# Go-IPFS 0.5

The Go-IPFS logo.

It's been a while since the last Go-IPFS release. We've packed an incredible amount of bug fixes, improvements, and features into this build; it's the biggest Go-IPFS release since the project first started!

# Features

There are plenty of features packed into this release. The DHT implementation is vastly improved, we refactored Bitswap to improve speed and reliability, go-ipfs now has built-in support for subdomain-based gateways, and Badger has gained more support and is sufficiently stable enough for daily use. These are just some of the features available in this release. Take a closer look →

# Breaking Changes & Upgrade Notes

IPFS 0.5 is a substantial step forward in terms of performance and reliability. Inevitably, such a large release will cause some breakages:

# HTTP API will disallow GET requests

Go-IPFS-cmds and the commands HTTP API Handler will now only allow POST/OPTIONS, disallowing GET and others in the handling of command requests in the IPFS HTTP API to enforce origin isolation. This means any applications making GET requests on the HTTP API will need to change to POST requests.

# IPFS Address Format

If you've ever run a command like ipfs swarm peers, you've likely seen paths that look like /ip4/193.45.1.24/tcp/4001/ipfs/QmSomePeerID. These paths are not file paths, they're multiaddrs; addresses of peers on the network.

Unfortunately, /ipfs/Qm... is also the same path format we use for files. This release, changes the multiaddr format from /ip4/193.45.1.24/tcp/4001/ipfs/QmSomePeerID to /ip4/193.45.1.24/tcp/4001/p2p/QmSomePeerID to make the distinction clear.

What this means for users:

  • Old-style multiaddrs will still be accepted as inputs to IPFS.
  • If you were using a multiaddr library (go, js, etc.) to name files because /ipfs/QmSomePeerID looks like /ipfs/QmSomeFile, your tool may break if you upgrade this library.
  • If you're manually parsing multiaddrs and are searching for the string /ipfs/..., you'll need to search for /p2p/....

# JS-IPFS node datastore incompatibility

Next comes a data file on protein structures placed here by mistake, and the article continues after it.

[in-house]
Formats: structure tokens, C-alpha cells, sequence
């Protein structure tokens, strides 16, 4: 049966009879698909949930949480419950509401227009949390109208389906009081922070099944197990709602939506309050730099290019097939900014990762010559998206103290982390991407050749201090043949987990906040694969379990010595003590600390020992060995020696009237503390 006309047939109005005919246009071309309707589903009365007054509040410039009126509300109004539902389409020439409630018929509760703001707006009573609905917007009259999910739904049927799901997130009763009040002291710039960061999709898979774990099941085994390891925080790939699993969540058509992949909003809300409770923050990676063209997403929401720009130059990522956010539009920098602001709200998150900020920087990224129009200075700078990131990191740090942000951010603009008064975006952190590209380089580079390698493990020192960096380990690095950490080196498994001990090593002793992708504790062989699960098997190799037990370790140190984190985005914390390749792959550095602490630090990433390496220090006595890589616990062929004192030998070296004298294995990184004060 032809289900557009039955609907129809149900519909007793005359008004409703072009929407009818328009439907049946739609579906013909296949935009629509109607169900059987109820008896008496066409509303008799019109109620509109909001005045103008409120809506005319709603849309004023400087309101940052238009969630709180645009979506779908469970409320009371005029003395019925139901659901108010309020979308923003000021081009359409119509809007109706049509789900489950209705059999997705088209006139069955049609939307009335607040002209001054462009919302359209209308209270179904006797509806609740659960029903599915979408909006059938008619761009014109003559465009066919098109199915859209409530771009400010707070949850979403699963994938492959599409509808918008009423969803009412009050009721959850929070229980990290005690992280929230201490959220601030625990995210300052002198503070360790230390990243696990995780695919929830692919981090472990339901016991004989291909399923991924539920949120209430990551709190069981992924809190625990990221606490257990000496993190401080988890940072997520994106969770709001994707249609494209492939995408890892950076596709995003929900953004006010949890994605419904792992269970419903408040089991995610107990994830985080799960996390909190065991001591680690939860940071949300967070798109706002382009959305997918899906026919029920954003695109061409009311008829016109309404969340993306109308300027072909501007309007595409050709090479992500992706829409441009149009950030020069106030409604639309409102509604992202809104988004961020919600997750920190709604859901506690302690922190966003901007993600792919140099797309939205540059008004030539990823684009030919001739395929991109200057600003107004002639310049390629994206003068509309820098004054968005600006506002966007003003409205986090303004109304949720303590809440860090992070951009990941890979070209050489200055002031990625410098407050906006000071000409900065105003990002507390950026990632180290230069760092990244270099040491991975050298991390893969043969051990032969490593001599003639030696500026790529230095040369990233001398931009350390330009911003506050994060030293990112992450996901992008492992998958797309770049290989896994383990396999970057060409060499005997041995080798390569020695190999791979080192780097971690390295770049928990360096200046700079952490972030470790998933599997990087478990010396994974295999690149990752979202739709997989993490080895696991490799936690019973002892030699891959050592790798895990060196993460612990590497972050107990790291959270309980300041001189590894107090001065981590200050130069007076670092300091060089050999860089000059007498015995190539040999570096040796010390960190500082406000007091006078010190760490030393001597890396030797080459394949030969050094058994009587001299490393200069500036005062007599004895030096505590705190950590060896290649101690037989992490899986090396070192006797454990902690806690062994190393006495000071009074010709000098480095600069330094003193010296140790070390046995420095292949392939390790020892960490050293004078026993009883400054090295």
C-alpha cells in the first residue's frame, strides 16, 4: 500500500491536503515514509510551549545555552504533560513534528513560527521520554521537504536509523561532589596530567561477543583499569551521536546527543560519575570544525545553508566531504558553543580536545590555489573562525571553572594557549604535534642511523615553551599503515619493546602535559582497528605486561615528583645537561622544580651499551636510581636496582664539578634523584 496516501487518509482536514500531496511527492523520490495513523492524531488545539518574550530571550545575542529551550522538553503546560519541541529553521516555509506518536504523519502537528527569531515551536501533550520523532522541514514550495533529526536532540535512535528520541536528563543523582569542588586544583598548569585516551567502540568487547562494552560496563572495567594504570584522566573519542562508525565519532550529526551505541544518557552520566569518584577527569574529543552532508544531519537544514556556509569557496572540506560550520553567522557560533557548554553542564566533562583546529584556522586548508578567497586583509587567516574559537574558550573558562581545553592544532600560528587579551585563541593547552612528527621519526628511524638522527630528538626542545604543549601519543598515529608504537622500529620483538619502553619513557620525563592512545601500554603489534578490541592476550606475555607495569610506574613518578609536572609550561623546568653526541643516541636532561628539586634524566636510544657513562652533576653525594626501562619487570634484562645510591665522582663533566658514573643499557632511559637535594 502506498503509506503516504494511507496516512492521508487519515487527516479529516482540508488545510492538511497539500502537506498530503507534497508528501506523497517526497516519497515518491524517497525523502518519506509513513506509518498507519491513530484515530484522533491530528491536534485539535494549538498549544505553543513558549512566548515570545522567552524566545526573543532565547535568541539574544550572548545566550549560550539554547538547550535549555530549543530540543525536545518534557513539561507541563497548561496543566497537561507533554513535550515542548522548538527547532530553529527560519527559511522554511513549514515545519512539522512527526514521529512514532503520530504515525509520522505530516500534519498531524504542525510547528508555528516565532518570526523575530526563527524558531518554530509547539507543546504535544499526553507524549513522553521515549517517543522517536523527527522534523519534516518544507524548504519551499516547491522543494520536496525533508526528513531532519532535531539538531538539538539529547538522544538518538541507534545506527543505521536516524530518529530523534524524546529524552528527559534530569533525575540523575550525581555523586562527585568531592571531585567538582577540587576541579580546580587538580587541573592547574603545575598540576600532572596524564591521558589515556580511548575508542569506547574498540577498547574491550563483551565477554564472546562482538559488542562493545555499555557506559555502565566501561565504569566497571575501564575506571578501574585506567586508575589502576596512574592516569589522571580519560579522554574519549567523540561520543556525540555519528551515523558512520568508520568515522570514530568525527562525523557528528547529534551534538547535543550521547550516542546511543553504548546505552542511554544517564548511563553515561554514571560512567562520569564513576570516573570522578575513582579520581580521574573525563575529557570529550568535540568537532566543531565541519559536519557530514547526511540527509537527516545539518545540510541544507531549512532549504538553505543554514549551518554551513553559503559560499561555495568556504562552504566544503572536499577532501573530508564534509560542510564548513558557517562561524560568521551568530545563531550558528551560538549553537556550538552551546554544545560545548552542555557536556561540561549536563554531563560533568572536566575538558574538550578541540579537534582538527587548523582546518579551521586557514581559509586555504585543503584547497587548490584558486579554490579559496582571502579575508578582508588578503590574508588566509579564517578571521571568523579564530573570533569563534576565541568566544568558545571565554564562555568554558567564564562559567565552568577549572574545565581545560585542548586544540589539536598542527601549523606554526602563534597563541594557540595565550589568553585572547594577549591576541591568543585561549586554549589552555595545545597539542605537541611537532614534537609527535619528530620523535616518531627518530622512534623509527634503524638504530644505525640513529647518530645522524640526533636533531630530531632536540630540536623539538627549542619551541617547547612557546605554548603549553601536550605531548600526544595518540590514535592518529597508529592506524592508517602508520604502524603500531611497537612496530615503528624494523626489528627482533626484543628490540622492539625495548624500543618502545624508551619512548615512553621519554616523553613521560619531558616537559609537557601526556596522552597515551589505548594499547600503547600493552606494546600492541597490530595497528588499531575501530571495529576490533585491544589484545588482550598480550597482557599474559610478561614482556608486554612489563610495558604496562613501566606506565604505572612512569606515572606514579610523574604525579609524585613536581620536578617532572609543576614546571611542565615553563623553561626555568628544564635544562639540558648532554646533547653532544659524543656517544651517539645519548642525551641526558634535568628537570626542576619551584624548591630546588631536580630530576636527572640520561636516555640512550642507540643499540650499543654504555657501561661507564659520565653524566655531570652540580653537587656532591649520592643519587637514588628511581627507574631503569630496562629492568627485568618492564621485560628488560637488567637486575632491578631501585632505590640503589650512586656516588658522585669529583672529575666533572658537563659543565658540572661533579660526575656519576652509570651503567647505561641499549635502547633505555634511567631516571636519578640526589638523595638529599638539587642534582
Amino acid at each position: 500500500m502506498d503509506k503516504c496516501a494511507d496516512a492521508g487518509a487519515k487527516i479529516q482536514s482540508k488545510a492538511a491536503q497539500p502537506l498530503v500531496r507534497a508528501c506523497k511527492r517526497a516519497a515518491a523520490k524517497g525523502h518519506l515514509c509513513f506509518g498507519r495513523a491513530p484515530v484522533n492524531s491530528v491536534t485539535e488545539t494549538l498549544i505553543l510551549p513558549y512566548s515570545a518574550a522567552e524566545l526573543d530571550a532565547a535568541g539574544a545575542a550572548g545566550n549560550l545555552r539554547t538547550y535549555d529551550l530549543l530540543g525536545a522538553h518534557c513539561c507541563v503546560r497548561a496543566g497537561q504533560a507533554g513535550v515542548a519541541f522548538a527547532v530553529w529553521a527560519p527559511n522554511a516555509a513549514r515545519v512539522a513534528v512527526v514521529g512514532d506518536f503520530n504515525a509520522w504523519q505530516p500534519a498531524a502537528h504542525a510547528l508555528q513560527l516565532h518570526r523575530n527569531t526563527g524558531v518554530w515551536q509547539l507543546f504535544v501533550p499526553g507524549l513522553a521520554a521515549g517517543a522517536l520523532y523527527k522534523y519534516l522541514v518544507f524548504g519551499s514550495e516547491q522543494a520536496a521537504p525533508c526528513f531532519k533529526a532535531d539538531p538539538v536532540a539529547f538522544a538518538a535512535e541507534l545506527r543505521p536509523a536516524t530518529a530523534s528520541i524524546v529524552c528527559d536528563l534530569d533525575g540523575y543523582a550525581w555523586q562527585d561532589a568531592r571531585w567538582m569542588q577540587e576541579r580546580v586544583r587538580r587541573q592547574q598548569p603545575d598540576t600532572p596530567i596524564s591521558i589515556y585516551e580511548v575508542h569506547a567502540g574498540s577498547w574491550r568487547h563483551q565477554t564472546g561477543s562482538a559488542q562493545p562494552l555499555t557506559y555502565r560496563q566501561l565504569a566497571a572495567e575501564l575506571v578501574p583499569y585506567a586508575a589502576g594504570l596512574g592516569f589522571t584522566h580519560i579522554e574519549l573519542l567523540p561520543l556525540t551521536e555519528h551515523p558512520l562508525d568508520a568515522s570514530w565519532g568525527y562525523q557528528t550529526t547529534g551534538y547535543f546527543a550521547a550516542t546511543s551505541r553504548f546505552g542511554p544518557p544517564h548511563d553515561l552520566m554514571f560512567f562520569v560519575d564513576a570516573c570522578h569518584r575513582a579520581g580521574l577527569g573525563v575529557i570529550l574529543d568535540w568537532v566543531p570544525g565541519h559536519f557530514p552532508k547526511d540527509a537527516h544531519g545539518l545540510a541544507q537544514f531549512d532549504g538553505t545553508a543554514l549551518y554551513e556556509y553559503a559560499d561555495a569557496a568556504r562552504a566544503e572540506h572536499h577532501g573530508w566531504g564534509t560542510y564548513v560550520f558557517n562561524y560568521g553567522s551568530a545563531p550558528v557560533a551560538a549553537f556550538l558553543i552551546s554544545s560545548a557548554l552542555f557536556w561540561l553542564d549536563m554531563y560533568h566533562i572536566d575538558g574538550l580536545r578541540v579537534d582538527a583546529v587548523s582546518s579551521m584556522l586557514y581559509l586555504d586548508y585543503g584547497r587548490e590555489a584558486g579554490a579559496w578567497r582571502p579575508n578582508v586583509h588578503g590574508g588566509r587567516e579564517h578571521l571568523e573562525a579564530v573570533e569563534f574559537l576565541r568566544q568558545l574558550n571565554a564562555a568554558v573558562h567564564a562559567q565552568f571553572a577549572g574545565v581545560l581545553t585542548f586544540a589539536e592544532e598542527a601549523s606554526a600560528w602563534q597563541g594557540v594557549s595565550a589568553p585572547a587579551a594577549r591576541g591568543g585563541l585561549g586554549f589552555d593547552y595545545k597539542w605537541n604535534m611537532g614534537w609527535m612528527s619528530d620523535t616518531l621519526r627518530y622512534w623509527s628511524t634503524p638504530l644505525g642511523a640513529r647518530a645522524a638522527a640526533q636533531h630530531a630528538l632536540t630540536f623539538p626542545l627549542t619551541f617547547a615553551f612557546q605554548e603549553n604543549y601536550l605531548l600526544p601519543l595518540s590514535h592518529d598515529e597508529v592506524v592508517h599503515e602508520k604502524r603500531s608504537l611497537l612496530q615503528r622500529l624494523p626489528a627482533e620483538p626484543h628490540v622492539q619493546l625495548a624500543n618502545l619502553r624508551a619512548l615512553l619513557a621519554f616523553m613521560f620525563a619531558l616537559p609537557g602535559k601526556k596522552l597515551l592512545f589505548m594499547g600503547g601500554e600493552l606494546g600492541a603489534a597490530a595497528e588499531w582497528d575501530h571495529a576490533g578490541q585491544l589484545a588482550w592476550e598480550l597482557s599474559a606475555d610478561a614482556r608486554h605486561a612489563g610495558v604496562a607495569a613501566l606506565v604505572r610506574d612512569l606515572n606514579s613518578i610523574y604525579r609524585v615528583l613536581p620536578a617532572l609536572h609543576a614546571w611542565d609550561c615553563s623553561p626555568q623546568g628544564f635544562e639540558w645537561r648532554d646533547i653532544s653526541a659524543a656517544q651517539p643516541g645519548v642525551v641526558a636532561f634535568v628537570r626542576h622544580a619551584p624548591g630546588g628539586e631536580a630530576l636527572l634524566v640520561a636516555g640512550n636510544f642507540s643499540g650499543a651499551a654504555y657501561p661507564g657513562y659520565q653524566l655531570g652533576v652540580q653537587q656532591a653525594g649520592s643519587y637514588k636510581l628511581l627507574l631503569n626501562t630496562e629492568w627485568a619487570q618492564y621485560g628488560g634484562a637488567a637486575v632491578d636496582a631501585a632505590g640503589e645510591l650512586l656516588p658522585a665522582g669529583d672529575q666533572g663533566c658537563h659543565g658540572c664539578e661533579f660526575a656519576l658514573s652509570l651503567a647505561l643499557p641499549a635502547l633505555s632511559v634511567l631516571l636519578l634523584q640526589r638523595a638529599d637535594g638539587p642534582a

JS-IPFS nodes will no longer be able to read Go-IPFS datastores. Avoid pointing two nodes at the same datastore. If your Go-IPFS node reads a JS-IPFS datastore, it will upgrade it and no longer be compatible with JS-IPFS.

# New QUIC protocol

If you have enabled the QUIC experiment and are trying to connect to new nodes, it won't work until you upgrade as well. This is the final breaking change before QUIC is stabilized and becomes the default.

# Minimum RSA Key Size

The minimum RSA key size is now 2048 bits. Unless you explicitly generated smaller keys, it's unlikely you're using small keys in production. However, you may be running tests with small keys for better performance. If so, you'll either need to increase the key sizes or set the LIBP2P_ALLOW_WEAK_RSA_KEYS environment variable.

# Custom configurations of IPFS

If you are using IPFS as a library, or relying on alternate packages like ipfs-lite, you'll need to upgrade to the new 0.5 interfaces.

# Migrations

IPFS uses repo migrations to make structural changes to the "repo" (the config, data storage, etc.) on upgrade.

This release includes two very simple repo migrations: a config migration to ensure that the config contains working bootstrap nodes and a keystore migration to base32 encode all key filenames.

In general, migrations should not require significant manual intervention. However, you should be aware of migrations and plan for them.

  • If you update go-ipfs with ipfs update, ipfs update will run the migration for you. Note: ipfs update will refuse to run the migrations while ipfs itself is running.
  • If you start the ipfs daemon with ipfs daemon --migrate, ipfs will migrate your repo for you on start.

Otherwise, if you want more control over the repo migration process, you can manually install and run the repo migration tool(opens new window) .

# Changelog

The changelog is available in the ipfs/go-ipfs repository on GitHub(opens new window) .